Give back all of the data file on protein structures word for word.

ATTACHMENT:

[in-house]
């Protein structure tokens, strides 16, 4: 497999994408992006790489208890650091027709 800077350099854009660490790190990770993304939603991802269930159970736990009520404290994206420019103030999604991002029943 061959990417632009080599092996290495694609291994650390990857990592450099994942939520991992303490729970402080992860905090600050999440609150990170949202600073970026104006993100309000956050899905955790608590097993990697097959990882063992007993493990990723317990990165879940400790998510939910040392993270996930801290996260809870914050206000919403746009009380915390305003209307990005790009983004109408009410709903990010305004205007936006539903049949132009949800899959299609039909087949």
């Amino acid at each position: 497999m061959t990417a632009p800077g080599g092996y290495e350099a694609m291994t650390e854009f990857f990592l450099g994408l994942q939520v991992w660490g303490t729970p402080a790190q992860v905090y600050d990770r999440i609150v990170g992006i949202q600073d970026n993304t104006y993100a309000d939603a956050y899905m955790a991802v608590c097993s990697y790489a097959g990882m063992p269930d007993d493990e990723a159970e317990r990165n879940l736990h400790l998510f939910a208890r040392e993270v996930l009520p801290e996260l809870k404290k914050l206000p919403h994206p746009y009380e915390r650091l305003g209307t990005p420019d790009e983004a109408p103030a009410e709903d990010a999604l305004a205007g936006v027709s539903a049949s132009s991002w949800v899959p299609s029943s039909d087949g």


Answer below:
[in-house]
């Protein structure tokens, strides 16, 4: 497999994408992006790489208890650091027709 800077350099854009660490790190990770993304939603991802269930159970736990009520404290994206420019103030999604991002029943 061959990417632009080599092996290495694609291994650390990857990592450099994942939520991992303490729970402080992860905090600050999440609150990170949202600073970026104006993100309000956050899905955790608590097993990697097959990882063992007993493990990723317990990165879940400790998510939910040392993270996930801290996260809870914050206000919403746009009380915390305003209307990005790009983004109408009410709903990010305004205007936006539903049949132009949800899959299609039909087949």
């Amino acid at each position: 497999m061959t990417a632009p800077g080599g092996y290495e350099a694609m291994t650390e854009f990857f990592l450099g994408l994942q939520v991992w660490g303490t729970p402080a790190q992860v905090y600050d990770r999440i609150v990170g992006i949202q600073d970026n993304t104006y993100a309000d939603a956050y899905m955790a991802v608590c097993s990697y790489a097959g990882m063992p269930d007993d493990e990723a159970e317990r990165n879940l736990h400790l998510f939910a208890r040392e993270v996930l009520p801290e996260l809870k404290k914050l206000p919403h994206p746009y009380e915390r650091l305003g209307t990005p420019d790009e983004a109408p103030a009410e709903d990010a999604l305004a205007g936006v027709s539903a049949s132009s991002w949800v899959p299609s029943s039909d087949g």